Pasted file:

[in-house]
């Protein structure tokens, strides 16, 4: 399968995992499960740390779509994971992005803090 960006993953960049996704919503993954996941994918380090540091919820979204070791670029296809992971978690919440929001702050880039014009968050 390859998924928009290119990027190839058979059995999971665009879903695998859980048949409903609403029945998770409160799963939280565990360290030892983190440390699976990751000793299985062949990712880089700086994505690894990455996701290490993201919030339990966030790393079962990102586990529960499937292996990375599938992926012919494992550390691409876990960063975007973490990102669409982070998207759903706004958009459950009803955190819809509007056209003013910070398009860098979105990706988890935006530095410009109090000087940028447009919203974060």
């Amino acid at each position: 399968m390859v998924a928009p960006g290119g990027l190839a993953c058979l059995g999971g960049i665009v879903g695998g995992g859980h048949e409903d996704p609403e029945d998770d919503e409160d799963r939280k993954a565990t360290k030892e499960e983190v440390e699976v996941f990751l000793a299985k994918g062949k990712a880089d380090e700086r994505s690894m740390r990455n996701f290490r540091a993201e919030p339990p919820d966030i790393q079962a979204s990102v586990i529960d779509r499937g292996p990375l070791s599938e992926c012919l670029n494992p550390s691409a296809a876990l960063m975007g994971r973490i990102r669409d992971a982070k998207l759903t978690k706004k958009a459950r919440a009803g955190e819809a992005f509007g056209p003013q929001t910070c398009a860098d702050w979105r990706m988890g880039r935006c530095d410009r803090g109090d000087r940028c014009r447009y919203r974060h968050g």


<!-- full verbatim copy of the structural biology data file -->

[in-house]
């Protein structure tokens, strides 16, 4: 399968995992499960740390779509994971992005803090 960006993953960049996704919503993954996941994918380090540091919820979204070791670029296809992971978690919440929001702050880039014009968050 390859998924928009290119990027190839058979059995999971665009879903695998859980048949409903609403029945998770409160799963939280565990360290030892983190440390699976990751000793299985062949990712880089700086994505690894990455996701290490993201919030339990966030790393079962990102586990529960499937292996990375599938992926012919494992550390691409876990960063975007973490990102669409982070998207759903706004958009459950009803955190819809509007056209003013910070398009860098979105990706988890935006530095410009109090000087940028447009919203974060």
């Amino acid at each position: 399968m390859v998924a928009p960006g290119g990027l190839a993953c058979l059995g999971g960049i665009v879903g695998g995992g859980h048949e409903d996704p609403e029945d998770d919503e409160d799963r939280k993954a565990t360290k030892e499960e983190v440390e699976v996941f990751l000793a299985k994918g062949k990712a880089d380090e700086r994505s690894m740390r990455n996701f290490r540091a993201e919030p339990p919820d966030i790393q079962a979204s990102v586990i529960d779509r499937g292996p990375l070791s599938e992926c012919l670029n494992p550390s691409a296809a876990l960063m975007g994971r973490i990102r669409d992971a982070k998207l759903t978690k706004k958009a459950r919440a009803g955190e819809a992005f509007g056209p003013q929001t910070c398009a860098d702050w979105r990706m988890g880039r935006c530095d410009r803090g109090d000087r940028c014009r447009y919203r974060h968050g």